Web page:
She had made a deal with Chief Balogun, the oldest chief in town. Yemi knew not that the chief was her sponsor. He was the brains behind her finishing her primary school education. He also helped their family in times of need. As his price, he made mama promise Yemi would be given to him when she clocked sixteen. To make it binding, mama swore an oath at the famous Olokun shrine.
Yemi was a fighter. Battling her way through life like she did with the rain that soaked her as she made her way to the market to help mama, she succeeded in getting a scholarship that saw her through the first three years of secondary school, then she clocked the dreaded sixteen. Mama could no longer hide the deal from her. She had to know.
The rain had stopped by the time she got to the market. Without a word, she moved to the side of the table where mama had kept the bucket which held the food to be sold, and in one swift motion, lifted one of them to her head. She balanced it like an expert and without a backward glance, made her way into the busy road.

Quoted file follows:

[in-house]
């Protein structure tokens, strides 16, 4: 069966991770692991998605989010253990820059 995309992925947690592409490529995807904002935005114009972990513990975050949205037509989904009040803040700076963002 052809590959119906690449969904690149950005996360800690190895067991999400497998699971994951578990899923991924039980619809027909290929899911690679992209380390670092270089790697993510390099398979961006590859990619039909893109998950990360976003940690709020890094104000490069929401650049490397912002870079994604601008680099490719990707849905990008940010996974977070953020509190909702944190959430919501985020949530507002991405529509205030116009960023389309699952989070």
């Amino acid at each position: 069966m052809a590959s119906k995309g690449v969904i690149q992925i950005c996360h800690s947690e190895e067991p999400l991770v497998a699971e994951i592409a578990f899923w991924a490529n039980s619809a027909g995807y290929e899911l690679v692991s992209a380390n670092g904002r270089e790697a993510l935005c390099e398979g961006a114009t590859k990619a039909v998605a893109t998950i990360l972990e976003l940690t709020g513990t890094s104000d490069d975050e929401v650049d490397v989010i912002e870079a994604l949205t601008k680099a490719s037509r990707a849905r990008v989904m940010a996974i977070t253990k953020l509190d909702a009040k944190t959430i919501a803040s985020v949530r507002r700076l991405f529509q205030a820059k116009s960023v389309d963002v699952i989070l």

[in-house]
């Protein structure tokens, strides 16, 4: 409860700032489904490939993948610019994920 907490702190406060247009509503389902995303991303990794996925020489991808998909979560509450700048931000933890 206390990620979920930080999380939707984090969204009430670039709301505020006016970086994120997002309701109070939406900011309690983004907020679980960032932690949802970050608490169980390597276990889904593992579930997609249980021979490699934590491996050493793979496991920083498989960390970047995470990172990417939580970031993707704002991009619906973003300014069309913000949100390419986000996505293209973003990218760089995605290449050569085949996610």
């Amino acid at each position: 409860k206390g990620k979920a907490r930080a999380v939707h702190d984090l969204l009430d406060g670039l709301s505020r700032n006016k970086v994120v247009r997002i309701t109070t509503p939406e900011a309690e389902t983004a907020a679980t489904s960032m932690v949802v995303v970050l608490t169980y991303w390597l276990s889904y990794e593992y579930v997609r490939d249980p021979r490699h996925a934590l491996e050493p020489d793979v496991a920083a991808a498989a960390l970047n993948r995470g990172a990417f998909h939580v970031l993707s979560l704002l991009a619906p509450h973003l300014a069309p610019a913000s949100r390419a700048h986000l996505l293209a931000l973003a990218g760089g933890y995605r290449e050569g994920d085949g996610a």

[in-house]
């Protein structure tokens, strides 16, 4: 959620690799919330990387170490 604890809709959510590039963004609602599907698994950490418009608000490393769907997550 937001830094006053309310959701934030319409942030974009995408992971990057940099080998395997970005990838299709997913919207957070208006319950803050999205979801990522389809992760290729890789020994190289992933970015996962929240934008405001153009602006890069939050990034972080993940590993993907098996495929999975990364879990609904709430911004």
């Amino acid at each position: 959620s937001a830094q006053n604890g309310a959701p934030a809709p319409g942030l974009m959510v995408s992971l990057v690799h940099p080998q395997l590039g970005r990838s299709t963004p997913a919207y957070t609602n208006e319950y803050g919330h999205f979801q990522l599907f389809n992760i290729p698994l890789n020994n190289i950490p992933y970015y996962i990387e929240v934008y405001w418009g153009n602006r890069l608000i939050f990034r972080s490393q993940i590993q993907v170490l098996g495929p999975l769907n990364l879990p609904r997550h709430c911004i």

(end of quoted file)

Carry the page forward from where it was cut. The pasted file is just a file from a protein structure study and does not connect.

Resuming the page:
“Elewa yin ti de o,” she cried.
In times like this, she didn’t remember she had a beautiful soprano voice that would be better used in a choir than on the streets of her small town selling beans. Her consolation was that she was going to be great. She would get there through whatever means and hawking beans was probably one of them.
Read this short story: Freedom
People turned to stare as usual. Some out of pity, others out of awe at her beauty. She was sixteen, yet looked eighteen. Her breasts stood on her chest like proud egrets, the firmness of her hips punctured her threadbare clothes and the soft slapping of her buttocks did not fail to attract attention.